Trippaio del Porcellino (Piazza Del Mercato Nuovo Corner and Via Capaccio) Considered by many Florentines to be the best lampredotto in the city, so that’s the first reason to try it here. The second? They’re right! Located near the Piazza della Signoria, look for the long lines — always a good sign for the best places to eat.
This one shouldn’t come as a surprise, even if you’ve not yet been to Italy. Gelato is as ubiquitous to Italian culture as pasta, pizza, espresso and the Pope. Throughout the day, Italians can be seen with the tiny spatula between their lips, savoring a small cup of gelato on their way to work, to a meeting, home for siesta, after siesta, during work, after work… and so on.
Just like espresso, gelato is a quick and delicious treat that defines Italian culture.
It’s a stark contrast from American culture, where many of us have to give ourselves permission to enjoy a special treat like gelato at certain times of day — ice cream or gelato is only for after a meal or on a Sunday drive. But in a culture that values time well spent, that often includes relaxing and treating yourself as well. Italians have a “No Ansia” philosophy… relax, enjoy yourself. Is it any wonder we love Italy?
To this indulgence, we say, don’t be in such a rush — bring it on!
Two of our Favorite Gelaterias in Florence?
Vivoli (Via Isola delle Stinche, 7r) is the oldest gelateria in Florence and still makes some of the best.
La Strega Nocciola (Via de 'Bardi, 51, in Oltrarno) has some unique and unconventional flavors like lavender, but Stracciatella is one of my fave flavors — and theirs was ahh-mazing!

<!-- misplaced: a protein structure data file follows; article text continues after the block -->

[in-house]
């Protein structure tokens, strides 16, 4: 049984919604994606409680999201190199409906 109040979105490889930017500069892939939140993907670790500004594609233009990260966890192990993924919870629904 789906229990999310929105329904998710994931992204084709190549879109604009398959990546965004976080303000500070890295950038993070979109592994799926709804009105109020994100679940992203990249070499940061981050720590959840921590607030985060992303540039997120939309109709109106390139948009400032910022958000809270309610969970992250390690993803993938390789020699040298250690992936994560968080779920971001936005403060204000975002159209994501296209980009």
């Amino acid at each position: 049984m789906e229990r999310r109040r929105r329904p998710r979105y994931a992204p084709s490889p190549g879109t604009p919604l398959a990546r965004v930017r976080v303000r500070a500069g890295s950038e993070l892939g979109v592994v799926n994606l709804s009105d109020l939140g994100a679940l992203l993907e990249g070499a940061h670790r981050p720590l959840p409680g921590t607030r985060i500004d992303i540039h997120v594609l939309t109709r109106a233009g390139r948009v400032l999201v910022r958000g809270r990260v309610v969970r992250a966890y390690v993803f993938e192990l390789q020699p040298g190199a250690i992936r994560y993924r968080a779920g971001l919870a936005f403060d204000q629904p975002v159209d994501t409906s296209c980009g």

3. Affogato to Go
If you’re new to this, it’s one of my favorite Italian desserts, and I recently saw it on the street in Florence for the first time! Afogado is the perfect blend of espresso and gelato — all in the same cup!
Typically made with a simple vanilla gelato, a shot of hot espresso is drizzled over top to make the most delicious puddle of warm and cool, coffee and cream.
Considering the coffee culture in Italy, it’s not surprising Afogado is such a simple and sweet ending to a meal. But as a street food? I can’t think of anything better!
This might not be your typical street food, but it’s an imperative must-eat in Florence. Consider it the low carb solution to the panini. All the yummy meats, cheeses, olives, and other goodies, minus the filling bread. You may know the Italian tagliare as charcuterie, and it’s amazing to see how pretty and unique each tagliere will be from one to the next.
Each creator puts their own spin on the ingredients and design but it all starts with good, fresh cured meats like salami and Finnochiona, a Florentine salami made with pieces of fennel. Prosciutto and mortadella (famous and traditional foods of Bologna) are also featured.
Add in some various types of pecorino cheeses (sheep’s milk) made locally in Tuscany, and you have a fabulous tagiere platter as a light snack or in between meals.
Where to Try Tagliere in Florence